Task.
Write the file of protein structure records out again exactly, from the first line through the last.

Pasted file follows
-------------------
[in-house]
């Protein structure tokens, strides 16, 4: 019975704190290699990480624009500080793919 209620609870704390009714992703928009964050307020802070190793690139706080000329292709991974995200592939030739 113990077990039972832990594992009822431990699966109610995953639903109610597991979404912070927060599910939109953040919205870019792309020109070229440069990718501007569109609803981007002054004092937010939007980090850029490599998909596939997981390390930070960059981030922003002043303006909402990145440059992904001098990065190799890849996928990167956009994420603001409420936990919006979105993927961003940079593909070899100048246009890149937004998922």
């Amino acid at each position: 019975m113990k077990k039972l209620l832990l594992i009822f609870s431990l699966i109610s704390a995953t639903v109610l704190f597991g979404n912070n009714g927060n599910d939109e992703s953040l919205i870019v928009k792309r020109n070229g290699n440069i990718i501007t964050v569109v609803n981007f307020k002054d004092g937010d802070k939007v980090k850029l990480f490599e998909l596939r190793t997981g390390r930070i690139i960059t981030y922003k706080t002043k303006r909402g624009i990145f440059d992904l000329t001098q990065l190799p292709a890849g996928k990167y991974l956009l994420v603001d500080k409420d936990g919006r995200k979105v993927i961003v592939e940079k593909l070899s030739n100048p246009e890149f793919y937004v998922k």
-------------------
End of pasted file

[in-house]
């Protein structure tokens, strides 16, 4: 019975704190290699990480624009500080793919 209620609870704390009714992703928009964050307020802070190793690139706080000329292709991974995200592939030739 113990077990039972832990594992009822431990699966109610995953639903109610597991979404912070927060599910939109953040919205870019792309020109070229440069990718501007569109609803981007002054004092937010939007980090850029490599998909596939997981390390930070960059981030922003002043303006909402990145440059992904001098990065190799890849996928990167956009994420603001409420936990919006979105993927961003940079593909070899100048246009890149937004998922």
């Amino acid at each position: 019975m113990k077990k039972l209620l832990l594992i009822f609870s431990l699966i109610s704390a995953t639903v109610l704190f597991g979404n912070n009714g927060n599910d939109e992703s953040l919205i870019v928009k792309r020109n070229g290699n440069i990718i501007t964050v569109v609803n981007f307020k002054d004092g937010d802070k939007v980090k850029l990480f490599e998909l596939r190793t997981g390390r930070i690139i960059t981030y922003k706080t002043k303006r909402g624009i990145f440059d992904l000329t001098q990065l190799p292709a890849g996928k990167y991974l956009l994420v603001d500080k409420d936990g919006r995200k979105v993927i961003v592939e940079k593909l070899s030739n100048p246009e890149f793919y937004v998922k």